Professor Bjarne Holmbom from the Åbo Academy University visited us on August 29 and gave an inspiring lecture on hydrophobic agents from birch bark. He visited us in connection with the fact that our licensee Tove Joelssons had a supervisor meeting with a workshop. Many thanks for sharing your research on the potential uses of birch bark.
Historically, birch bark is used to light fires, building materials, cooking vessels in the oven and as writing material. Bjarne Holmbom showed with ingenious and simple research that betulin aggregates can have a hydrophobic effect on the paper surface.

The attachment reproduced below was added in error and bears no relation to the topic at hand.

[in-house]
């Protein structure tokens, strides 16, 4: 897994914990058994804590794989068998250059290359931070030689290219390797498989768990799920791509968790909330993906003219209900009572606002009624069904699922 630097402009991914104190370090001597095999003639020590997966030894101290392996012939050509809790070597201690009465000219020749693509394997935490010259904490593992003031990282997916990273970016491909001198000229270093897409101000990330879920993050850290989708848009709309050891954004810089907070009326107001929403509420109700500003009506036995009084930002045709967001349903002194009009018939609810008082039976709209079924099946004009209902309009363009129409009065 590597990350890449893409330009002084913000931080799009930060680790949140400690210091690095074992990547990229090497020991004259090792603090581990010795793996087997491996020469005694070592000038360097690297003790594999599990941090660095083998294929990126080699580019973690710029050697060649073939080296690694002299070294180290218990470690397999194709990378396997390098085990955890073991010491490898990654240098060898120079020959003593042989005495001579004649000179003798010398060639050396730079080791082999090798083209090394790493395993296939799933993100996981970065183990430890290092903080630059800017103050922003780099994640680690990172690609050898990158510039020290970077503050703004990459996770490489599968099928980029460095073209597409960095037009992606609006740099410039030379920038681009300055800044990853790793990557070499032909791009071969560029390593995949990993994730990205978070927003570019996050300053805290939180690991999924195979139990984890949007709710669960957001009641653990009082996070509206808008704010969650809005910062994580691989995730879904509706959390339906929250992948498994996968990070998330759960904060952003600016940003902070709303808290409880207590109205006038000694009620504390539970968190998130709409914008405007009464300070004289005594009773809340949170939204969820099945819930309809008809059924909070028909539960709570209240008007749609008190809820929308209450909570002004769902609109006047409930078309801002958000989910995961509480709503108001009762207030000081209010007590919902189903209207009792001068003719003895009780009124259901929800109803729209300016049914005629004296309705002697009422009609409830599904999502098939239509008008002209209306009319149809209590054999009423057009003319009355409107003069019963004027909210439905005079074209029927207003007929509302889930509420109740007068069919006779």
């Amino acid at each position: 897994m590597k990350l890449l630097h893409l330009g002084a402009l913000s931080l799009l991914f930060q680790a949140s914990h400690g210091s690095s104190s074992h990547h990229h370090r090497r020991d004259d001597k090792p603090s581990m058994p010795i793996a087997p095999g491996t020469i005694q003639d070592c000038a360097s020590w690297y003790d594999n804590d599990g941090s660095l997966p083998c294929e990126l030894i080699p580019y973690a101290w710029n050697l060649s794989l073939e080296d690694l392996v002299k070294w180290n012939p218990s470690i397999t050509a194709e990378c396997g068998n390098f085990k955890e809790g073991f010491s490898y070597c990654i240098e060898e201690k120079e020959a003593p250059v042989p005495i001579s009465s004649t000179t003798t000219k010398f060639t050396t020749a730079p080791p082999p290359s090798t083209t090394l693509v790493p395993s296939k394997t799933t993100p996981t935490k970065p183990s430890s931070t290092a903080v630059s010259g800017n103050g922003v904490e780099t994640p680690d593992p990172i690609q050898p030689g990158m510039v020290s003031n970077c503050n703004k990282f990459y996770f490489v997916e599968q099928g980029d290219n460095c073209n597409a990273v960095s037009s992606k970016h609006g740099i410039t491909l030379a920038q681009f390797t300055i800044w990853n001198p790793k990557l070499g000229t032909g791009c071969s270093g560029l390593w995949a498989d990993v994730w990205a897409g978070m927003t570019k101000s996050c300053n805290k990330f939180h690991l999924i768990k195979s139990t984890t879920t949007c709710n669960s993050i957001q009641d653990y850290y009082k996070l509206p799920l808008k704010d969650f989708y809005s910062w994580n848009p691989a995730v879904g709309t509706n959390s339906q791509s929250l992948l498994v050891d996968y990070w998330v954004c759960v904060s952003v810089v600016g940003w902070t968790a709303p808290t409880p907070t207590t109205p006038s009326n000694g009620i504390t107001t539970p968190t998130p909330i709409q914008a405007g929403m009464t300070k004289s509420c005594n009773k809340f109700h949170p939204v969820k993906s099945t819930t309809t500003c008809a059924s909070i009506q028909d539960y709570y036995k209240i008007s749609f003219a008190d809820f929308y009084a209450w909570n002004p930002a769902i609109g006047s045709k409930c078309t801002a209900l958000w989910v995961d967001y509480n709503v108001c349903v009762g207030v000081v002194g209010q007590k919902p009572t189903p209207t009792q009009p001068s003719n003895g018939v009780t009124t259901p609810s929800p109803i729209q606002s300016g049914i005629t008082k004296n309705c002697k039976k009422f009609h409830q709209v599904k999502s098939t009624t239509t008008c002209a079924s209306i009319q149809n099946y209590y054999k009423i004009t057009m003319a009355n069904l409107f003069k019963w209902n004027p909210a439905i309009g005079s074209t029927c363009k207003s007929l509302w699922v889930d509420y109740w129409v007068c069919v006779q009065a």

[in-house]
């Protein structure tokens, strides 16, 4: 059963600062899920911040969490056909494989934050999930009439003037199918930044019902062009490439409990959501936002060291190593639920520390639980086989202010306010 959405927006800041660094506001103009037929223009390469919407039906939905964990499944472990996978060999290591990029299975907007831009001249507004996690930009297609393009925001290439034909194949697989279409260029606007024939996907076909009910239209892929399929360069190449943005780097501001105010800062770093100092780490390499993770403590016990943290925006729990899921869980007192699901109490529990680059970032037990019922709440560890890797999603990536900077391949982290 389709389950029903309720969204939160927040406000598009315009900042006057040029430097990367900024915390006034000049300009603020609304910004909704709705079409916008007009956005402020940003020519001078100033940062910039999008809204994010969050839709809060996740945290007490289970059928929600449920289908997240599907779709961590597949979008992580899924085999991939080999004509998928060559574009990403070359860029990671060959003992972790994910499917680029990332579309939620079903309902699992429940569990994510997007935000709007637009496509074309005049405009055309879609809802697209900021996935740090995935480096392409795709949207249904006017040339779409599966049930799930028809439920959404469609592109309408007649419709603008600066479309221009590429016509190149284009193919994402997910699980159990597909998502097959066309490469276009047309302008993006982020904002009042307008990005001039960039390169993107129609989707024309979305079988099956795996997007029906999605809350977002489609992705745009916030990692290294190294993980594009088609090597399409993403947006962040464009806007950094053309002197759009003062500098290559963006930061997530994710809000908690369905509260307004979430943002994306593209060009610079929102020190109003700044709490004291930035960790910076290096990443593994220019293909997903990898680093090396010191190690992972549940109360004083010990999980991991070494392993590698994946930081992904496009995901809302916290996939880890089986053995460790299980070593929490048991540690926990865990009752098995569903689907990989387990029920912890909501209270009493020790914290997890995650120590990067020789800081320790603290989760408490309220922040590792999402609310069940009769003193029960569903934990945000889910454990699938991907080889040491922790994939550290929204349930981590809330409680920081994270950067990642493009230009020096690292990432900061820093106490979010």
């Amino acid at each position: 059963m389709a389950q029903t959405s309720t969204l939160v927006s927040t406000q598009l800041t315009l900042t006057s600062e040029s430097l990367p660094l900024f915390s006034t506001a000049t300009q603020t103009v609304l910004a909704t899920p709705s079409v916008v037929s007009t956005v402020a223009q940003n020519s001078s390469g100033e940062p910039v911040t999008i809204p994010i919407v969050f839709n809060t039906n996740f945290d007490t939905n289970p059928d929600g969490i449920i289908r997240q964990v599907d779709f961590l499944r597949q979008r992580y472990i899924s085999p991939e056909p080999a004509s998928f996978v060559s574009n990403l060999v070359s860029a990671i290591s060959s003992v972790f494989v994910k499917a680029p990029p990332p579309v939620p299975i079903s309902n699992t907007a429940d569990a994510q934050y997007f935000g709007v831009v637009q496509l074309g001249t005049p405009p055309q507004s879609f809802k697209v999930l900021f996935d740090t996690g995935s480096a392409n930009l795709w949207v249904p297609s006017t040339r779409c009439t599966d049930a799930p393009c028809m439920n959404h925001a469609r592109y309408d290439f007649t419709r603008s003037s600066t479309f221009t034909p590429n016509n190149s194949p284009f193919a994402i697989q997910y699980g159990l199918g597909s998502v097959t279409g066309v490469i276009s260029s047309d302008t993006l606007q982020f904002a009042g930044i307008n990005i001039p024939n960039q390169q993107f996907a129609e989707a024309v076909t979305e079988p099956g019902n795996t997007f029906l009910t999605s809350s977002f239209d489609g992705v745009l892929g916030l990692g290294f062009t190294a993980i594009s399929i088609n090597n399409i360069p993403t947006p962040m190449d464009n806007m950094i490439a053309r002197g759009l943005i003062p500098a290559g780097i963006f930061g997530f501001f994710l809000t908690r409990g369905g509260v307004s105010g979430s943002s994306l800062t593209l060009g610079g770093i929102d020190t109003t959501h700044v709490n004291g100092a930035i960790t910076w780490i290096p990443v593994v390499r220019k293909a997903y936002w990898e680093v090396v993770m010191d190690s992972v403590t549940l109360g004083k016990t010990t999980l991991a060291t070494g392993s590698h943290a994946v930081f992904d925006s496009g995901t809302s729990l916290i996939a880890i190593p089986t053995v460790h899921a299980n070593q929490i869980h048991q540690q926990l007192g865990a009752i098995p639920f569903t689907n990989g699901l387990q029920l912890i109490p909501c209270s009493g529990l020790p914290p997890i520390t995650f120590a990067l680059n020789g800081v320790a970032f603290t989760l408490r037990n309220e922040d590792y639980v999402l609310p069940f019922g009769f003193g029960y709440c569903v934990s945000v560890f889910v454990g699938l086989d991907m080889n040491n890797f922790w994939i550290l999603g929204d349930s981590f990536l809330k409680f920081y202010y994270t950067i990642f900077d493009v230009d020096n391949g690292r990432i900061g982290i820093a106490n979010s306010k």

Suberin is a cork substance, stored in the bark and that the pulp industry uses as special polymers. It is similar to the lignin structure but also contains highly hydrophobic aliphatic fatty acids and is the most well-known resistant biopolymer.
Betulin is found in the cork layer of the birch bark in the form of triterpene betulinol, a kind of turpentine that gives the birch bark its white color. Betulin protects the tree against fungi and bacteria and is used today in the cosmetics industry.